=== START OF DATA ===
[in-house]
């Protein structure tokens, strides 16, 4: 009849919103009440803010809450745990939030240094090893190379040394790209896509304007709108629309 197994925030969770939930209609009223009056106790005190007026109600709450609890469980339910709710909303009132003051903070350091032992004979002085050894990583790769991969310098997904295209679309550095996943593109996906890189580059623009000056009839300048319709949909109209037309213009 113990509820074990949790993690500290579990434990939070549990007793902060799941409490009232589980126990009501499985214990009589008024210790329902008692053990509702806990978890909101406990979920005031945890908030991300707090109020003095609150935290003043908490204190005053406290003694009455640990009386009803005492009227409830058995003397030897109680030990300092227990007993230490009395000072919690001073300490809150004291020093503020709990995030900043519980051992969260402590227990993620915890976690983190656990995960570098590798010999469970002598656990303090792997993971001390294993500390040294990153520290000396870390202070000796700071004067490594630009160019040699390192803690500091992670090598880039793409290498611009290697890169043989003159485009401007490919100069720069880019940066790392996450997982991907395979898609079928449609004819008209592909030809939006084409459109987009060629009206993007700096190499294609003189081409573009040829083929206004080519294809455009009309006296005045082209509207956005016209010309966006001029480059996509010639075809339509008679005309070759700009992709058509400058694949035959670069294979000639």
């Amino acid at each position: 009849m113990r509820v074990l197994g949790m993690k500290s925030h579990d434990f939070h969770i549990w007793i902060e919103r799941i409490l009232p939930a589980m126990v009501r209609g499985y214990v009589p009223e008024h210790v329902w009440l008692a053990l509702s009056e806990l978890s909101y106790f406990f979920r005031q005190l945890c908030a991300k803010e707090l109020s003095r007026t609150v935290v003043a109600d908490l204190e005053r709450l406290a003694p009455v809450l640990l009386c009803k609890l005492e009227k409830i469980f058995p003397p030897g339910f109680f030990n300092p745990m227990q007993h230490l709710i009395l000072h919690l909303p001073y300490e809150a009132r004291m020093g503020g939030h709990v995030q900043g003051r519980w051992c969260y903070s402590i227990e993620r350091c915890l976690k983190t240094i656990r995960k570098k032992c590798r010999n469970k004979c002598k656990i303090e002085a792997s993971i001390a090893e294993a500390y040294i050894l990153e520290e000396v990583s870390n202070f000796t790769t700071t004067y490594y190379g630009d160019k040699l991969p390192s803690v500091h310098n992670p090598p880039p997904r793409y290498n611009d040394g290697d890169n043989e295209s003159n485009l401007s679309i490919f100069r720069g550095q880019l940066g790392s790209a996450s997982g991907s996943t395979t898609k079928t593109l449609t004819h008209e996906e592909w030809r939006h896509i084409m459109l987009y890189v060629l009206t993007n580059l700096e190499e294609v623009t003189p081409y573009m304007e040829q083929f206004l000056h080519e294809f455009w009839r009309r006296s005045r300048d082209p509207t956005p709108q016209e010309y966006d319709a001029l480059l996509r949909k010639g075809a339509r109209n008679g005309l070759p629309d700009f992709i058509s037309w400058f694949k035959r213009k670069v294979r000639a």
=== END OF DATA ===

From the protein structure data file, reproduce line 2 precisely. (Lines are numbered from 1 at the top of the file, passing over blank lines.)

């Protein structure tokens, strides 16, 4: 009849919103009440803010809450745990939030240094090893190379040394790209896509304007709108629309 197994925030969770939930209609009223009056106790005190007026109600709450609890469980339910709710909303009132003051903070350091032992004979002085050894990583790769991969310098997904295209679309550095996943593109996906890189580059623009000056009839300048319709949909109209037309213009 113990509820074990949790993690500290579990434990939070549990007793902060799941409490009232589980126990009501499985214990009589008024210790329902008692053990509702806990978890909101406990979920005031945890908030991300707090109020003095609150935290003043908490204190005053406290003694009455640990009386009803005492009227409830058995003397030897109680030990300092227990007993230490009395000072919690001073300490809150004291020093503020709990995030900043519980051992969260402590227990993620915890976690983190656990995960570098590798010999469970002598656990303090792997993971001390294993500390040294990153520290000396870390202070000796700071004067490594630009160019040699390192803690500091992670090598880039793409290498611009290697890169043989003159485009401007490919100069720069880019940066790392996450997982991907395979898609079928449609004819008209592909030809939006084409459109987009060629009206993007700096190499294609003189081409573009040829083929206004080519294809455009009309006296005045082209509207956005016209010309966006001029480059996509010639075809339509008679005309070759700009992709058509400058694949035959670069294979000639």